Gardeners, with or without green thumbs, are invited to plant themselves in El Cajon on Saturday.
Events are scheduled throughout the morning and into the day in Feb. 23, the official “Day of Celebrating Community Gardens in El Cajon,” as proclaimed by the city.
One of the highlights of the event will be a grand-opening celebration at 11 a.m. at Circle Community Garden, 476 Highland Ave., at Farragut Circle. The community garden has room for more than 40 families to have their own plots.
The garden was established to provide access to land so community members can grow food in an eco-friendly manner while learning organic gardening techniques in a cooperative environment.
“Over 50 percent of our population lives in apartments,” City Councilman Gary Kendrick said. “This is an opportunity for them to have their own gardens and grow their own veggies.” The City Council recently adopted a garden ordinance supporting community gardens.
The event kicks off with a worm composting lesson at 9 a.m. at 1457 E. Madison Ave., and will finish at 3:30 p.m. with “Seed Balls at Sunset” at the the Kaiser Permanente El Cajon Community Garden, 203 Travelodge Drive. Kaiser donated $5,000 to the International Rescue Committee to build a community garden on its former site. That garden is scheduled to open next month.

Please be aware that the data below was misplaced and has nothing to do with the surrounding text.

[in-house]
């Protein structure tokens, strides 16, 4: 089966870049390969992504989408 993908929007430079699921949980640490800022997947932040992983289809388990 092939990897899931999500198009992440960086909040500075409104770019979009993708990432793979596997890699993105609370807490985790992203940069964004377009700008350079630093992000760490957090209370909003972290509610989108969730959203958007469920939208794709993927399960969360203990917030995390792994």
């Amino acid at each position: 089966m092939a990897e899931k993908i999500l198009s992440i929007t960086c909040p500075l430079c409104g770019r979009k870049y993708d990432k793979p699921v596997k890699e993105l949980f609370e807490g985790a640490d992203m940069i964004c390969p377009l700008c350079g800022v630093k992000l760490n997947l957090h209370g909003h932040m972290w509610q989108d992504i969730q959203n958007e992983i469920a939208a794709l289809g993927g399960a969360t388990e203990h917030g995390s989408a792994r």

There will also be an event at 10 a.m. at St. Madeleine Sophie’s Center, 2119 E. Madison St., called “Seeds & Soil Fun” and a 1 p.m. “Young Gardener Workshop” at the El Cajon Library, 201 E. Douglas Ave.
More than 200 people are expect to attend the celebration at Farragut Circle, according to spokeswoman Sandy Hood. Master Gardener Joyce Gemmell and others will answer gardening questions.
“In 1979, my husband and I worked with Joyce and community members to develop a community garden and park at Magnolia Elementary School on Greenfield Avenue in El Cajon,” Hood recalled. “That garden, 34 years later, is still growing strong with 36 20-foot-by-20-foot plots worked by families who live in the area — mostly in multifamily housing units — and still has a waiting list. We developed the garden because there were so many apartments, condos and mobile home parks, and those community members had nowhere to garden.”
A tour of the Magnolia Garden at 650 Greenfield Ave., is set for 2 p.m.
“El Cajon is literally going through a rebirth now,” Kendrick said. “We have a new city manager (Doug Williford) who is a very forward thinker and open to new ideas. We are working to recapture the small-town feeling that El Cajon had when I was growing up (in the 1950s and ’60s).”
Article by Karen Pearlman on U~T San Diego.com